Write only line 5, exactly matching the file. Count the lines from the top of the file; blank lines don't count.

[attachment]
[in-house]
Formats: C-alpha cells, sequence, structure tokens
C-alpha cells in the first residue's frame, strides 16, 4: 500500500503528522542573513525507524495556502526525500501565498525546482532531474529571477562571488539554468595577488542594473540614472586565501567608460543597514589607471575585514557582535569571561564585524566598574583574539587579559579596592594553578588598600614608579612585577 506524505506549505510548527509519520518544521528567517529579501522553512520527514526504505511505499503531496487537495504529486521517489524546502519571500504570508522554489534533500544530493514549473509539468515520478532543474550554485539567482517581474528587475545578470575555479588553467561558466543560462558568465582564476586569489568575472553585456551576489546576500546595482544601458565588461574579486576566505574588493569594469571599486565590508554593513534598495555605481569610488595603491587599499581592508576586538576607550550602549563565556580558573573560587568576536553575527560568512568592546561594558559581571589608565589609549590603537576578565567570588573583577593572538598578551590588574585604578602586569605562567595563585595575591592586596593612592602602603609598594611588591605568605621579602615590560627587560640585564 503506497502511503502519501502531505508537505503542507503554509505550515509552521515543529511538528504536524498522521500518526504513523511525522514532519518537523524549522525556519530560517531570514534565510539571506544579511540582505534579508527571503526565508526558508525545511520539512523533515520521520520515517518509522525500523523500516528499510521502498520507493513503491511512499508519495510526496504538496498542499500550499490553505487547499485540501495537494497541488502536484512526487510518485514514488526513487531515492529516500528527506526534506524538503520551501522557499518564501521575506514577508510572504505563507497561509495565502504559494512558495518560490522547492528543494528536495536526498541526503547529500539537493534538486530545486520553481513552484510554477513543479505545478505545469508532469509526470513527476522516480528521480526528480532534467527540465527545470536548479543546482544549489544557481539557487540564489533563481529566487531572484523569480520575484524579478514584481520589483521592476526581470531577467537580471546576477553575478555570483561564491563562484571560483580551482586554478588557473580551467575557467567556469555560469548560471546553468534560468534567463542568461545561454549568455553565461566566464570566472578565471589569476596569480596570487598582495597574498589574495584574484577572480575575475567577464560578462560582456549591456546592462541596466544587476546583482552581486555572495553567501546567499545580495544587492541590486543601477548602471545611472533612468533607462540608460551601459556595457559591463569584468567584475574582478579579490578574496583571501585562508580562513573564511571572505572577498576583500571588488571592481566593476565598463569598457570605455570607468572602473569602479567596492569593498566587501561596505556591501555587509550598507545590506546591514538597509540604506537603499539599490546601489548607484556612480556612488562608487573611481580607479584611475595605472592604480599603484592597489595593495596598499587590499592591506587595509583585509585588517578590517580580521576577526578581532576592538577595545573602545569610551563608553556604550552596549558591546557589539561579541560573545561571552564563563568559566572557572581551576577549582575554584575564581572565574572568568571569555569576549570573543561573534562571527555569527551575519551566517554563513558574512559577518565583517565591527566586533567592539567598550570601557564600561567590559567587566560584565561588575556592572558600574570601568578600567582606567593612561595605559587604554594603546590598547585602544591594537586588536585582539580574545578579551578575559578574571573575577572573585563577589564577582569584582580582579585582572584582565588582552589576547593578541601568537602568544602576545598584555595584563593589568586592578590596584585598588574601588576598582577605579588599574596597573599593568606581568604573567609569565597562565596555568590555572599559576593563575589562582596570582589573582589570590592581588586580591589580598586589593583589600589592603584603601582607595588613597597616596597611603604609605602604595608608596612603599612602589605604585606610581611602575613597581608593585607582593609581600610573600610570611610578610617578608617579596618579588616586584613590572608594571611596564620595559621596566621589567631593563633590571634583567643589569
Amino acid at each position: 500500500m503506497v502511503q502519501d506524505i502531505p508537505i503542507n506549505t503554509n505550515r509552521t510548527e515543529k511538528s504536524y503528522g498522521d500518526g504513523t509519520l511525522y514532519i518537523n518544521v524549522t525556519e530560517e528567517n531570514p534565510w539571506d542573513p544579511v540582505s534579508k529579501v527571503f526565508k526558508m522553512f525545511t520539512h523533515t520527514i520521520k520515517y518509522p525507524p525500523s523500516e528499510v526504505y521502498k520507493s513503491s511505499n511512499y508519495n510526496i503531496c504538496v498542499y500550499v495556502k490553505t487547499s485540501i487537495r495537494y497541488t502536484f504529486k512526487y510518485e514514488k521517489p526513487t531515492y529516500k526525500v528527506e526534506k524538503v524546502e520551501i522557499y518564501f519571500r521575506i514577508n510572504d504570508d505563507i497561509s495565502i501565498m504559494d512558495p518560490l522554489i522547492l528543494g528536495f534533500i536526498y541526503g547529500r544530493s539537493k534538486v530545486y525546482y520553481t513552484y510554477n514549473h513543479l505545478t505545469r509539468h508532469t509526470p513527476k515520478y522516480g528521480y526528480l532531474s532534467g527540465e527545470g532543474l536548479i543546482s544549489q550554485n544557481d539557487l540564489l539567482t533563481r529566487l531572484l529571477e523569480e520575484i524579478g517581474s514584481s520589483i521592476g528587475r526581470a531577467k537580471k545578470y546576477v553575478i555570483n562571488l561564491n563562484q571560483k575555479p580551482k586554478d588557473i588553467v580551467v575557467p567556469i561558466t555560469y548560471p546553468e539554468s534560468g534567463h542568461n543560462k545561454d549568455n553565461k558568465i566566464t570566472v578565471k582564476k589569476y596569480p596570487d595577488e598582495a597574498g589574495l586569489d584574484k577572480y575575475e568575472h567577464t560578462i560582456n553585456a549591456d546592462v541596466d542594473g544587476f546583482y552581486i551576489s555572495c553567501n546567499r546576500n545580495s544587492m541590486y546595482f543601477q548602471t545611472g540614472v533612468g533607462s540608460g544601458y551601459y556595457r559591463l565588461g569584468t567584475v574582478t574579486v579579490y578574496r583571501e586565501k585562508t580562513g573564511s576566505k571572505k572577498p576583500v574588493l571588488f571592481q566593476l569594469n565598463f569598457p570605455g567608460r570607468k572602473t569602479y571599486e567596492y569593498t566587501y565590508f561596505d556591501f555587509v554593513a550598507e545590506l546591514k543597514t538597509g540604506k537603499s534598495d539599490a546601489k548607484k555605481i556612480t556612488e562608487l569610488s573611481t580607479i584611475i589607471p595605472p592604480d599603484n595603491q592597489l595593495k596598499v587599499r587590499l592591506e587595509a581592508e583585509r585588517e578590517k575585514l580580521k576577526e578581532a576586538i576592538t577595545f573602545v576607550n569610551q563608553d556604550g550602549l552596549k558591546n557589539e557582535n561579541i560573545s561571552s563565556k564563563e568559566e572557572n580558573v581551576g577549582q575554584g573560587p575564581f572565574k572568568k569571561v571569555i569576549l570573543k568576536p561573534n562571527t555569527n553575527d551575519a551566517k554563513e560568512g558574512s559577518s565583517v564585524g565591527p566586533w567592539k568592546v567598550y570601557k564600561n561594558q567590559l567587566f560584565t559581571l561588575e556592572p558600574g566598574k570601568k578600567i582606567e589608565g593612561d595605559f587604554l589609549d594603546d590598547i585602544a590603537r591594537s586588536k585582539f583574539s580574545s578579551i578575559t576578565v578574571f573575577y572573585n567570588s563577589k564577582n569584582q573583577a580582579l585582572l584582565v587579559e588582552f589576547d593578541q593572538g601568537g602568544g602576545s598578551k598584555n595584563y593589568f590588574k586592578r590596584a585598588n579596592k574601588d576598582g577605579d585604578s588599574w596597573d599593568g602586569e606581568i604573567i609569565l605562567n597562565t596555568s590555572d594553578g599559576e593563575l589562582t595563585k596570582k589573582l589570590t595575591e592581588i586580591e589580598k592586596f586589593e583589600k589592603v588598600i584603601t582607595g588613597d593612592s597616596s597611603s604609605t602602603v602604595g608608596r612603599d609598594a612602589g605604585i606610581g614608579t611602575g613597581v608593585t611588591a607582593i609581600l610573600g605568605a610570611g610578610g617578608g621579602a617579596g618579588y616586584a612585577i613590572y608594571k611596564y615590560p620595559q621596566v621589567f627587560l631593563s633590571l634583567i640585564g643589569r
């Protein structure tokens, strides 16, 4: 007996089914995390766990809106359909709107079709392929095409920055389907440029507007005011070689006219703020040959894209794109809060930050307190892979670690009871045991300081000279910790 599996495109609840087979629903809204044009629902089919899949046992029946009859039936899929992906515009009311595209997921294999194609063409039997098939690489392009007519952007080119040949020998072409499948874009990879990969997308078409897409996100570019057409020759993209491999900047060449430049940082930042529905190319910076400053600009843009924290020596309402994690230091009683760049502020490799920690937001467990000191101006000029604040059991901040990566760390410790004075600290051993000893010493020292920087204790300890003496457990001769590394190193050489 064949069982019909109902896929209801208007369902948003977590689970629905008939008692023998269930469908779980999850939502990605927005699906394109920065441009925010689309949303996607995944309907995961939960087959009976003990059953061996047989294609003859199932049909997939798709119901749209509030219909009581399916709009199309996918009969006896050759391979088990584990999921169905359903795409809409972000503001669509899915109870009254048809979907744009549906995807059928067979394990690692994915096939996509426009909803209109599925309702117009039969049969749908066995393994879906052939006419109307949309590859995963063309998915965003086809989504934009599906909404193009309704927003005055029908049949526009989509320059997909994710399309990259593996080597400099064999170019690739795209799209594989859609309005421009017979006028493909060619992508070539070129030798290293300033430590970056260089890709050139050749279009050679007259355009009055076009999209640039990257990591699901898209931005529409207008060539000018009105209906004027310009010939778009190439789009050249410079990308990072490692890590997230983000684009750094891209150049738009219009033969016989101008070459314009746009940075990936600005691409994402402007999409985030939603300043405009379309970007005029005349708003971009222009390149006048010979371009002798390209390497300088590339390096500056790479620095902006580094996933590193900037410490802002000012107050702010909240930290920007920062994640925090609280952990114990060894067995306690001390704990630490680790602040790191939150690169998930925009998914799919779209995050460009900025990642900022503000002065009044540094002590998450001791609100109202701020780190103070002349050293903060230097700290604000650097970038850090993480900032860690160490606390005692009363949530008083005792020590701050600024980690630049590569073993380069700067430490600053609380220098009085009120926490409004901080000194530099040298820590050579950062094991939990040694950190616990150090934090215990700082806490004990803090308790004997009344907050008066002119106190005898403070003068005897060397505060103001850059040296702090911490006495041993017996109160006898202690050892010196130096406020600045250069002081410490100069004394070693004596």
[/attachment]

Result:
């Protein structure tokens, strides 16, 4: 007996089914995390766990809106359909709107079709392929095409920055389907440029507007005011070689006219703020040959894209794109809060930050307190892979670690009871045991300081000279910790 599996495109609840087979629903809204044009629902089919899949046992029946009859039936899929992906515009009311595209997921294999194609063409039997098939690489392009007519952007080119040949020998072409499948874009990879990969997308078409897409996100570019057409020759993209491999900047060449430049940082930042529905190319910076400053600009843009924290020596309402994690230091009683760049502020490799920690937001467990000191101006000029604040059991901040990566760390410790004075600290051993000893010493020292920087204790300890003496457990001769590394190193050489 064949069982019909109902896929209801208007369902948003977590689970629905008939008692023998269930469908779980999850939502990605927005699906394109920065441009925010689309949303996607995944309907995961939960087959009976003990059953061996047989294609003859199932049909997939798709119901749209509030219909009581399916709009199309996918009969006896050759391979088990584990999921169905359903795409809409972000503001669509899915109870009254048809979907744009549906995807059928067979394990690692994915096939996509426009909803209109599925309702117009039969049969749908066995393994879906052939006419109307949309590859995963063309998915965003086809989504934009599906909404193009309704927003005055029908049949526009989509320059997909994710399309990259593996080597400099064999170019690739795209799209594989859609309005421009017979006028493909060619992508070539070129030798290293300033430590970056260089890709050139050749279009050679007259355009009055076009999209640039990257990591699901898209931005529409207008060539000018009105209906004027310009010939778009190439789009050249410079990308990072490692890590997230983000684009750094891209150049738009219009033969016989101008070459314009746009940075990936600005691409994402402007999409985030939603300043405009379309970007005029005349708003971009222009390149006048010979371009002798390209390497300088590339390096500056790479620095902006580094996933590193900037410490802002000012107050702010909240930290920007920062994640925090609280952990114990060894067995306690001390704990630490680790602040790191939150690169998930925009998914799919779209995050460009900025990642900022503000002065009044540094002590998450001791609100109202701020780190103070002349050293903060230097700290604000650097970038850090993480900032860690160490606390005692009363949530008083005792020590701050600024980690630049590569073993380069700067430490600053609380220098009085009120926490409004901080000194530099040298820590050579950062094991939990040694950190616990150090934090215990700082806490004990803090308790004997009344907050008066002119106190005898403070003068005897060397505060103001850059040296702090911490006495041993017996109160006898202690050892010196130096406020600045250069002081410490100069004394070693004596």